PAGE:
Music makes everything better. It is the ambiance to our lives.
Except cycling. Riding with earbuds or earphones is not better*. It blocks your ability to hear oncoming death in the form of that truck barreling down upon you.
At Outdoor Retailer back in August, I talked to the fine folks at Coros, who were kind enough to send me their LINX Smart Cycling helmet for review.
Aside from protecting your head from impacting other hard objects such as the road like all good helmets do, the Coros Linx helmet allows you to listen to your favorite tunes, and get navigation assistance while still hearing everything around you.
The Coros Linx system is made up of three parts, the helmet, Smart Remote, and app.
The helmet uses bone-conduction technology to transmit sound in the form of vibrations into your upper cheekbones, keeping your ears unblocked so you can hear your surroundings while still listening to your music. The helmet also has a wind-resistant microphone mounted at the front of the helmet so you can make and receive calls.
The Smart Remote mounts to your handlebars or stem, and allows you to control via bluetooth your music volume and selection.
The app, which is available for both iPhone and Android, allows you save rides and routes, gives you audio feedback on your speed and distance, and also will notify your emergency contact (saved on the app) if the helmet receives an impact, such as when there is a collision.
How does it work? Well, I have to say that I was impressed. It is still on Kickstarter (where they have surpassed their goal by over 300%), and there are still some minor bugs that need to be resolved - which when I stopped by their booth last week at Interbike, they assured me that they were aware of and were working on a resolution.
The sound quality from the bone conducting transducers located on the front straps is good. It isn't audiophile quality, but you aren't sitting in your den, in front of the fire listening to your vintage record collection on a vacuum tube amplified turntable. It is loud enough that I can hear it clearly unless I'm riding right next to heavy traffic. The microphone is well protected from the wind, when talking to Mrs. Bike-junkie and the little bike-junkies, they were surprised to know that I was still riding. They only noise that they could hear was my wheezing and panting as I was climbing. I tried the emergency contact notification (by dropping the helmet on the ground, not by getting hit by a car) to see if it would notify my wife. **One note on it, you have to be running the app in order for that feature to work, which it did. My wife was sent a text saying that there was a collision at such and such GPS coordinates. It would be handy, except for the fact that I've "cried wolf" enough times by testing out other such systems that I think all of my family just now figure that I'm simply dropping my helmet and not in any real danger.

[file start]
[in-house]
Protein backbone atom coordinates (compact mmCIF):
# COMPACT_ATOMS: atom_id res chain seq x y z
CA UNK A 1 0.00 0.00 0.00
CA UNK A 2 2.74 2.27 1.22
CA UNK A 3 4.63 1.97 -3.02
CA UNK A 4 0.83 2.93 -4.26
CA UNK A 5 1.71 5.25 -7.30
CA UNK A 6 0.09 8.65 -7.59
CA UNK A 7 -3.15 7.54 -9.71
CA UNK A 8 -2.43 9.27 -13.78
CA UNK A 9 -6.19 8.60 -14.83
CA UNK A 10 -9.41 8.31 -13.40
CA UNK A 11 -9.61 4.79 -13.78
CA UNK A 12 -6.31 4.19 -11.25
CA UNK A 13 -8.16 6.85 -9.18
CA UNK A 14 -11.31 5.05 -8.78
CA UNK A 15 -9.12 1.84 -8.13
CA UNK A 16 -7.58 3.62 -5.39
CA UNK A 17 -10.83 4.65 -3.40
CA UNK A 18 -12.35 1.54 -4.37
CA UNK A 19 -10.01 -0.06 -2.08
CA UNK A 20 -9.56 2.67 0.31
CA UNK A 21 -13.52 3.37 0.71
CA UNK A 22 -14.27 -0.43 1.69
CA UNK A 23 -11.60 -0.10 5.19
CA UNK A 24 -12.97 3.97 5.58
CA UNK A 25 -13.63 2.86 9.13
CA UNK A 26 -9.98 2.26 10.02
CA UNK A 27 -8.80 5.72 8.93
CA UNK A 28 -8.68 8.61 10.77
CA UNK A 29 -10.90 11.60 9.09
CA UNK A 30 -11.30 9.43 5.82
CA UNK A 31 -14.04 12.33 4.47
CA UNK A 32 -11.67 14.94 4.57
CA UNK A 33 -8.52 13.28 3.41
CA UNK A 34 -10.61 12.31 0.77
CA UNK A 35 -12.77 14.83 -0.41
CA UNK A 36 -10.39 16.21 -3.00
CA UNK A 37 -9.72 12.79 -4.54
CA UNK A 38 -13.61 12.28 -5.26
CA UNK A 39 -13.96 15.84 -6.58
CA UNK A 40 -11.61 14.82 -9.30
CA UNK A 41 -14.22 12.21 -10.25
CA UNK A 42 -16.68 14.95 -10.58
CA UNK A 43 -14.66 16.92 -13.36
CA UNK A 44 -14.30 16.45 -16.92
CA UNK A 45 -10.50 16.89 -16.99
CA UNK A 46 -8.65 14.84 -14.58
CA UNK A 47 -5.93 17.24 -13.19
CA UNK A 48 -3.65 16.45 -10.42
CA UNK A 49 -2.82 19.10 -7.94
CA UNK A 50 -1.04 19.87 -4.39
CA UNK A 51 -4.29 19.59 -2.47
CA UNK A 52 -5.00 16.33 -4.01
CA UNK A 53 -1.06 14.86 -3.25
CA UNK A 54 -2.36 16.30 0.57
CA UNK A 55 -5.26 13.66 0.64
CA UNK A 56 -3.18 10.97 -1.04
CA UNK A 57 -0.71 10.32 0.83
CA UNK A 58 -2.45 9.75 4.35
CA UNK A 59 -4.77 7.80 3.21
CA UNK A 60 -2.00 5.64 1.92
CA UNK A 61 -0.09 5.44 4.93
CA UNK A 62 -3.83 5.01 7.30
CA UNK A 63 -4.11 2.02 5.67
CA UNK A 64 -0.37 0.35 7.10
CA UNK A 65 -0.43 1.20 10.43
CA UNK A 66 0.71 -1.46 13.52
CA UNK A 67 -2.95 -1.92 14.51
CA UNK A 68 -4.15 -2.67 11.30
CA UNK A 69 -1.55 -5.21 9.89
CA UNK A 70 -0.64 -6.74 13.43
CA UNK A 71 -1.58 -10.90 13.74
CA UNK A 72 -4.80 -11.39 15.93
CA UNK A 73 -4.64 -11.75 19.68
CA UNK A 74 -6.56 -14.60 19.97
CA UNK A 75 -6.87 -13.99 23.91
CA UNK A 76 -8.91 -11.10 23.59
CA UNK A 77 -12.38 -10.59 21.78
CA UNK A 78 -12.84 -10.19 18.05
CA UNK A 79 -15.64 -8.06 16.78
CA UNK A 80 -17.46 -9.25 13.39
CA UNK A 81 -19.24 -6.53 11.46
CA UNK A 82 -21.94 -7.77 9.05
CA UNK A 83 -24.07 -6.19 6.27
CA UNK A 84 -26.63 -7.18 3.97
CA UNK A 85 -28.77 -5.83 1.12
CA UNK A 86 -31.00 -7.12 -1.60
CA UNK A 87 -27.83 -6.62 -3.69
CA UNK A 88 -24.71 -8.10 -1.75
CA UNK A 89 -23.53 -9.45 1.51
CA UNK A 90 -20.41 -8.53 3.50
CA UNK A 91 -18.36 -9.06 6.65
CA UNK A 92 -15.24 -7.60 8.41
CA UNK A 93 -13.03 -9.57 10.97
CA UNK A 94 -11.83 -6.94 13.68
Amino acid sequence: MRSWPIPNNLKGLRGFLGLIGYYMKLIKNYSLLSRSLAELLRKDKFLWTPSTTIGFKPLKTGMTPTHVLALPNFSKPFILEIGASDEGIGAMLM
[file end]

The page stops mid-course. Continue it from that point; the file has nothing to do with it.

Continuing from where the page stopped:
Battery life. All of the data I found said battery life on the helmet was 10+ hours. I wore the helmet for my commutes to and from work listening to music and running Strava. My commute is about 45 minutes each way, and the battery held up for over 5 1/2 weeks. By my admittedly poor math skills, that means that I was able to get 40+ hours out of the battery. That is pretty impressive.
I mentioned minor bugs. My biggest complaint is that there is no Siri or "Hey Google" connectivity. Receiving calls is easy, you simply tap the middle button on the Smart Remote to answer an incoming call, but short of pulling out your phone and dialing, there is no way of placing a call from the remote or helmet. I have been assured that they are working on getting the licensing so they can incorporate that feature into future updates. There is a walkie talkie button on the remote and on the app it says that the walkie talkie is disconnected. I don't know if that is a future planned upgrade, or if that is how Siri will connect, but there is room to improve the product. Another upgrade - that they have said both on their website and in person is in the works - that would be nice is cross-pollination with other popular apps such as Strava and Map My Ride. I would also like to be able to repeat or skip backwards on my playlist. Sometimes you have that power song that you want to listen to again,
On the whole, I am very impressed with the helmet. Riding with music and navigation, at the same time still being able to hear the world around you makes for an enjoyable commute. My complaints are minor, and easily fixable via a software upgrade.
The MSRP for the Coros Linx Smart Helmet system is $199.99, but if you back them through their kickstarter, you can get the helmet until October 24th for 40% off, or $120.00
*All opinions expressed here are mine. You may disagree, and that is your right to do so.